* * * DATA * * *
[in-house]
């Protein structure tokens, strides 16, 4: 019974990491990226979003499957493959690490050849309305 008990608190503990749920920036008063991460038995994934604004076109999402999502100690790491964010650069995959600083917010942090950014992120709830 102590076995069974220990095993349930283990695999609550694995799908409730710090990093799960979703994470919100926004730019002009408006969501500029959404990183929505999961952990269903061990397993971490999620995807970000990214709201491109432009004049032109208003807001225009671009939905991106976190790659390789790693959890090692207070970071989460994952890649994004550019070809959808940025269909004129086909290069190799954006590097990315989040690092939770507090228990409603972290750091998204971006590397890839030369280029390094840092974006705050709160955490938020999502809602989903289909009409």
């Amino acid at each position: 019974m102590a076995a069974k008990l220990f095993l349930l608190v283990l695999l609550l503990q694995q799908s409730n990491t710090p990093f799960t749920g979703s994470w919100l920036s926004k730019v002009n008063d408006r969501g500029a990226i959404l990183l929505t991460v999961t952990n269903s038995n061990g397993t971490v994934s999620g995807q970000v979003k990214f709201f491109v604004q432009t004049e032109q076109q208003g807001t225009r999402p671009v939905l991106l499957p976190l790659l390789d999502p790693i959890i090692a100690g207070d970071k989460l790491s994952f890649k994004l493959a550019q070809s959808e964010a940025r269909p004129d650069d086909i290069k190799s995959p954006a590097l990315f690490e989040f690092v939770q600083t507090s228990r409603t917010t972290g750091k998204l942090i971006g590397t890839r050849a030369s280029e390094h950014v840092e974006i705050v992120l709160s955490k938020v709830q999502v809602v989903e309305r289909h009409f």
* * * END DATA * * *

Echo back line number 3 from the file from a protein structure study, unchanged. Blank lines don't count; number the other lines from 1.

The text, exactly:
């Amino acid at each position: 019974m102590a076995a069974k008990l220990f095993l349930l608190v283990l695999l609550l503990q694995q799908s409730n990491t710090p990093f799960t749920g979703s994470w919100l920036s926004k730019v002009n008063d408006r969501g500029a990226i959404l990183l929505t991460v999961t952990n269903s038995n061990g397993t971490v994934s999620g995807q970000v979003k990214f709201f491109v604004q432009t004049e032109q076109q208003g807001t225009r999402p671009v939905l991106l499957p976190l790659l390789d999502p790693i959890i090692a100690g207070d970071k989460l790491s994952f890649k994004l493959a550019q070809s959808e964010a940025r269909p004129d650069d086909i290069k190799s995959p954006a590097l990315f690490e989040f690092v939770q600083t507090s228990r409603t917010t972290g750091k998204l942090i971006g590397t890839r050849a030369s280029e390094h950014v840092e974006i705050v992120l709160s955490k938020v709830q999502v809602v989903e309305r289909h009409f």